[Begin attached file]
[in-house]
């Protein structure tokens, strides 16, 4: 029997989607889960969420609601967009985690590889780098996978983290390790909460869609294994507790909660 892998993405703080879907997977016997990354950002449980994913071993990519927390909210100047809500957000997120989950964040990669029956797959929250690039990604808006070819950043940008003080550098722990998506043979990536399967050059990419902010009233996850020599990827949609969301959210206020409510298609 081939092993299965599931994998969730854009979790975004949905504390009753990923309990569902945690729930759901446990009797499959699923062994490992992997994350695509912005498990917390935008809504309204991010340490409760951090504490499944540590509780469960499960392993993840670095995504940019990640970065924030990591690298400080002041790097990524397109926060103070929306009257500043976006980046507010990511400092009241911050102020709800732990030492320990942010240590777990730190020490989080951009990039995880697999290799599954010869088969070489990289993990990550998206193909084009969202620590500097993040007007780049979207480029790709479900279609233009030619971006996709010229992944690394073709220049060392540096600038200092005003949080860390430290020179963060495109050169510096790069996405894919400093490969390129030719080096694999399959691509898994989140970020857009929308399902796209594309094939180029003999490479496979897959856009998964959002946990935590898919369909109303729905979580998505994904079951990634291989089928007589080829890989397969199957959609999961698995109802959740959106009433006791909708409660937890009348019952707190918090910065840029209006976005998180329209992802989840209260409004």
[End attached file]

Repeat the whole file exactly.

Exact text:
[in-house]
């Protein structure tokens, strides 16, 4: 029997989607889960969420609601967009985690590889780098996978983290390790909460869609294994507790909660 892998993405703080879907997977016997990354950002449980994913071993990519927390909210100047809500957000997120989950964040990669029956797959929250690039990604808006070819950043940008003080550098722990998506043979990536399967050059990419902010009233996850020599990827949609969301959210206020409510298609 081939092993299965599931994998969730854009979790975004949905504390009753990923309990569902945690729930759901446990009797499959699923062994490992992997994350695509912005498990917390935008809504309204991010340490409760951090504490499944540590509780469960499960392993993840670095995504940019990640970065924030990591690298400080002041790097990524397109926060103070929306009257500043976006980046507010990511400092009241911050102020709800732990030492320990942010240590777990730190020490989080951009990039995880697999290799599954010869088969070489990289993990990550998206193909084009969202620590500097993040007007780049979207480029790709479900279609233009030619971006996709010229992944690394073709220049060392540096600038200092005003949080860390430290020179963060495109050169510096790069996405894919400093490969390129030719080096694999399959691509898994989140970020857009929308399902796209594309094939180029003999490479496979897959856009998964959002946990935590898919369909109303729905979580998505994904079951990634291989089928007589080829890989397969199957959609999961698995109802959740959106009433006791909708409660937890009348019952707190918090910065840029209006976005998180329209992802989840209260409004």